Saturday 29 February 2020

Strange Hotel by Eimear McBride     {Reviewed by THOMAS}
To ‘stay’ in a hotel (as opposed to ‘staying’ home) does not mean to remain but merely to await departure. A hotel is not a home away from home but is the opposite of a home, a place where, as McBride puts it, “nothing is at stake,” a place where action and inaction begin to resemble each other, a place where the absence of context allows or invites unresolved pasts or futures to press themselves upon the present without consequence. There is no plot in a hotel; everything is in abeyance. The protagonist in Strange Hotel is present (or presented) in a series of hotels — in Avignon, Prague, Oslo, Auckland, and Austin (all hotels are, after all, one hotel) — over a number of years in what we could term her early middle age. She spends the narrated passages of time mainly not doing something, choosing not to sleep with the man in the room next door, not to throw herself from the window as she waits for a man to leave her room, not to stay in the room of the man with whom she has slept until he wakes up, not to meet a man at the hotel bar, not to let in the man with whom she has slept and who she almost fails to keep at the distance required by her rigour of hotel behaviour. Her ritual self-removal from the stabilising patterns of her ordinary existence — about which we learn little — in the hotels seems designed to reconfigure herself following the death of her partner without either wearing out the memory she has of him or being worn out by it. Slowly, through the series of hotels, she becomes capable of reclaiming herself from her loss, moving from instances where even slight resemblances to experiences associated with her dead partner close down thought (as with the speaker in Samuel Beckett’s Not I) to a point where memory begins to not overwhelm the rememberer, when the hold on the present of the past begins to loosen, when the path to grief loses its intransigence and coherence and no longer precludes the possibility that things could have been and could be different. McBride’s linguistic skill and introspective rigour in tracking the ways in which her protagonist negotiates with her memories through language is especially effective and memorable. Language is a way of avoiding thought as much as it is a way of achieving it: “Even now, she can hear herself doing it. Lining words up against words, then clause against clause until an agreeable distance has been reached from the original unmanageable impulse which first set them all in train.” Her self-interrogation and her “interrogating her own interrogation” “serves the solitary purpose of keeping the world at the far end of a very long sentence,” but as her ‘hotel-praxis’ (so to call it) starts to erode the structures of her ‘grief-taxis’ (so to call it), language is no longer capable of — or, rather, no longer necessary for and therefore no longer capable of — buffering her from loss: “I do like all these lines of words but they don’t seem to be helping much with keeping the distance anymore.” At the start of the the book she feels as if she has “outlived her use for feeling” and clinically observes that, in another, “sentiment must be at work somewhere, unfortunately”; in Prague she observes of the man whose departure from her room she awaits on the balcony: “She hadn’t intended to hurt his feelings. To be honest, she’s not even sure she has. His feelings are his business alone. She just wishes he hadn’t presumed she possessed quite so many of her own. She has some, naturally, but spread thinly around—with few kept available for these kinds of encounters.” By the end of the process, though — “to go on is to keep going on” — the possibility of feeling begins to emerge from beneath her grief, the present is no longer overwhelmed by actual or even possible alternative pasts, and she begins to sense that she can “turn too and return again from this most fitly resolved past that was never really an option — to the life which, in fact, exists.”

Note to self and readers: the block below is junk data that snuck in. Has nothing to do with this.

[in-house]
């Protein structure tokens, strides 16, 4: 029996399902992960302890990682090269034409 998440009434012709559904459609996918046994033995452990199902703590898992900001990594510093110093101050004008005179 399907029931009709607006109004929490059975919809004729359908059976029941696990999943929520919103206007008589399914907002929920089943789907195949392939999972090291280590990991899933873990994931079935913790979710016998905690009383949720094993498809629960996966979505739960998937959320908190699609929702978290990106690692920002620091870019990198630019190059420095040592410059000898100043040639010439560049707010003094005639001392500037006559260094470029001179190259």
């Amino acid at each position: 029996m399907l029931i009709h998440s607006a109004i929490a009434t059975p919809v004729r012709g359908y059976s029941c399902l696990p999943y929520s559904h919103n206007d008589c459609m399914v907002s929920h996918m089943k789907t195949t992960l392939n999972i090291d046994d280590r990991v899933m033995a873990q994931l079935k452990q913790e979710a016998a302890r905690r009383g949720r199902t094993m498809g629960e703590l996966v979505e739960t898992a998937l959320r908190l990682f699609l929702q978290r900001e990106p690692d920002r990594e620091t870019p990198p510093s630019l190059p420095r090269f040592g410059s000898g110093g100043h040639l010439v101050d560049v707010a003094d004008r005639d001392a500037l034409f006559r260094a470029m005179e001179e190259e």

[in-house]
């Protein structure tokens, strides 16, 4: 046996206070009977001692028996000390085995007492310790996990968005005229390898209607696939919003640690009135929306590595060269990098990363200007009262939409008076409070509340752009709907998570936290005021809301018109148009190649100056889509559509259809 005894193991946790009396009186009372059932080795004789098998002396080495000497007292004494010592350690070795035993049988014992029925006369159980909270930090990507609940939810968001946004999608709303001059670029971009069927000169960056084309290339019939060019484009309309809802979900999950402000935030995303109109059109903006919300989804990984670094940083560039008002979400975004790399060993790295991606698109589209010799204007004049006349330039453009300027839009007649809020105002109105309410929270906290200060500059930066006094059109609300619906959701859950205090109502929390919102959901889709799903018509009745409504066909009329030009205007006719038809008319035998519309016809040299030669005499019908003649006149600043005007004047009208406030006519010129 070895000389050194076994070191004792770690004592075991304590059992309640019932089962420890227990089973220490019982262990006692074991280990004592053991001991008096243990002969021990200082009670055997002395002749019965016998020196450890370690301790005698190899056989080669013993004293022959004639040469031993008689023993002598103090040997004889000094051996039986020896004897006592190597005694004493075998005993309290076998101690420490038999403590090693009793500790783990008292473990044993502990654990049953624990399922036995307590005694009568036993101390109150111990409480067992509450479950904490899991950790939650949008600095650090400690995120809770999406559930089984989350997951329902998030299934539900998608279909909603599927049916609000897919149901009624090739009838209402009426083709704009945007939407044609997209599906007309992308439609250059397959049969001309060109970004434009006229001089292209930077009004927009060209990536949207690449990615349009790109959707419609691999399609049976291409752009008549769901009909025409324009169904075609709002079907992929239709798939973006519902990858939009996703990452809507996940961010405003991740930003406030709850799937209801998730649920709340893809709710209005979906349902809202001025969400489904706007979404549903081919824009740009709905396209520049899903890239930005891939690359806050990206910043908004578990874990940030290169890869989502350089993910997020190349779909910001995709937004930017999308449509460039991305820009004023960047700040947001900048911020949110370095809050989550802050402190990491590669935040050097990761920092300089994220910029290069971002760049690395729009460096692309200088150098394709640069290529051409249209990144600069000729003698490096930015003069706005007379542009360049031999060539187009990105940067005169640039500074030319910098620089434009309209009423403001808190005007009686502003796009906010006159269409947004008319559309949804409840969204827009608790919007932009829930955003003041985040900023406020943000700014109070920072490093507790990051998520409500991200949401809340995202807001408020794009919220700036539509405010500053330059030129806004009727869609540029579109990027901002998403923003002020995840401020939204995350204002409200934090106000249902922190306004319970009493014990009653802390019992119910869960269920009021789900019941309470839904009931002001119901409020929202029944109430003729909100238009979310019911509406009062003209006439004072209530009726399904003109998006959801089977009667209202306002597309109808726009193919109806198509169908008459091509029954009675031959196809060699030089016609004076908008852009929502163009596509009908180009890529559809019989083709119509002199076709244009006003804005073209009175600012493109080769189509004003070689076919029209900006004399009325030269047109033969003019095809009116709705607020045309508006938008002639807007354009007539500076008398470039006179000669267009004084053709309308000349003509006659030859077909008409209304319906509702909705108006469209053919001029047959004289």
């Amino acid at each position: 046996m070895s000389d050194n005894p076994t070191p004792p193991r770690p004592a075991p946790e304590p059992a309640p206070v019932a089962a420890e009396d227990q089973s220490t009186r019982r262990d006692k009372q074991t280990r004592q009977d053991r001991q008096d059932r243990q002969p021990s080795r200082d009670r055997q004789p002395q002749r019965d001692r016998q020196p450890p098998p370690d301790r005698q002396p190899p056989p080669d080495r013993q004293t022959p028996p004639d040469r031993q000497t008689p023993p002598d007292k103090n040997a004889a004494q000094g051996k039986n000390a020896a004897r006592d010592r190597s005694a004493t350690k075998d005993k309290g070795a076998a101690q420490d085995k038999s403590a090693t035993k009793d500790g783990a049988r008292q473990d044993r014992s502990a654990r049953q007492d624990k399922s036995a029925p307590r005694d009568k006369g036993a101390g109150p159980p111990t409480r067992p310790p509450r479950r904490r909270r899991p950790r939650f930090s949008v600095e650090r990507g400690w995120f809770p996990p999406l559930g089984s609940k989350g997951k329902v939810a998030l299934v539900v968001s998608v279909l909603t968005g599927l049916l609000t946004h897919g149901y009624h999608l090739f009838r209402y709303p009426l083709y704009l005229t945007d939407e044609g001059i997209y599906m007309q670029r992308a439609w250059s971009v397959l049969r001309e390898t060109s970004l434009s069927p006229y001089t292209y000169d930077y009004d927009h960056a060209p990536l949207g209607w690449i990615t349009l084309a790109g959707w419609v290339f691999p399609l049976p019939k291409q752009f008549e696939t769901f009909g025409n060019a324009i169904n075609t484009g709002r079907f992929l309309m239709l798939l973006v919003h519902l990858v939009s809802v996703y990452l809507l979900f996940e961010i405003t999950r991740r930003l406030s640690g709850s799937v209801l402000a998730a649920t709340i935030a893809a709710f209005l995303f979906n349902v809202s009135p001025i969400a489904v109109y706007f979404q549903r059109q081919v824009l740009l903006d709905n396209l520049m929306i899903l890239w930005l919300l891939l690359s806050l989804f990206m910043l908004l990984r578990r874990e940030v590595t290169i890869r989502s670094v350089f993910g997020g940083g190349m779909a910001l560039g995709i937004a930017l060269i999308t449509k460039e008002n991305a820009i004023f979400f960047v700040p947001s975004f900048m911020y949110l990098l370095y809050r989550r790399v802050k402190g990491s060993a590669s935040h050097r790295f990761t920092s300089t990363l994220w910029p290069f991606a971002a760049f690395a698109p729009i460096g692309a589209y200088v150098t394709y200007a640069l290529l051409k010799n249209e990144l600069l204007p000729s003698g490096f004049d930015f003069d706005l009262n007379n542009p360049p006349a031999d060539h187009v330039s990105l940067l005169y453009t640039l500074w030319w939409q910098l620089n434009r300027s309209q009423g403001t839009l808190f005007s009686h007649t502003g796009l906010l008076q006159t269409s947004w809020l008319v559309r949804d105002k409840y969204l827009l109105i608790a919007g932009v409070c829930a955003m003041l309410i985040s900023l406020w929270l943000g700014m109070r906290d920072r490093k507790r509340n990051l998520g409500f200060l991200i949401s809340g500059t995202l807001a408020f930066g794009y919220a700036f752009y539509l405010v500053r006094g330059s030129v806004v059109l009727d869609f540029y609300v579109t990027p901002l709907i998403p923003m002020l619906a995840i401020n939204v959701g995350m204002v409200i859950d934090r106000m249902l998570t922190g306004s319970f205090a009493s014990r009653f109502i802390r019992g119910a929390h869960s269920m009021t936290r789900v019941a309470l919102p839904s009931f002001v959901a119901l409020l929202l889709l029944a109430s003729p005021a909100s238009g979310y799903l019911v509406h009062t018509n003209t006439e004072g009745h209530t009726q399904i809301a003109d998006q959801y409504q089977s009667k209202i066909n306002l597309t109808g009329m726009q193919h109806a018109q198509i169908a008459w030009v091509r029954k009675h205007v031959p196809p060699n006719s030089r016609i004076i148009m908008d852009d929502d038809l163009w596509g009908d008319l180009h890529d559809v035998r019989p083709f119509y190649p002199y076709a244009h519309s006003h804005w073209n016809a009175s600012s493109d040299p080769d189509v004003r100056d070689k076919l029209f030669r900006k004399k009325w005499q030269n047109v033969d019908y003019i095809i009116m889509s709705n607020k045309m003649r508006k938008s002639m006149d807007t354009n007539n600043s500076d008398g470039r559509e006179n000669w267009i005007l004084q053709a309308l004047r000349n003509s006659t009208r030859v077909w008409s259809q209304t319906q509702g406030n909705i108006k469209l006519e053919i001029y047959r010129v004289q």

>> Read all Thomas's reviews.

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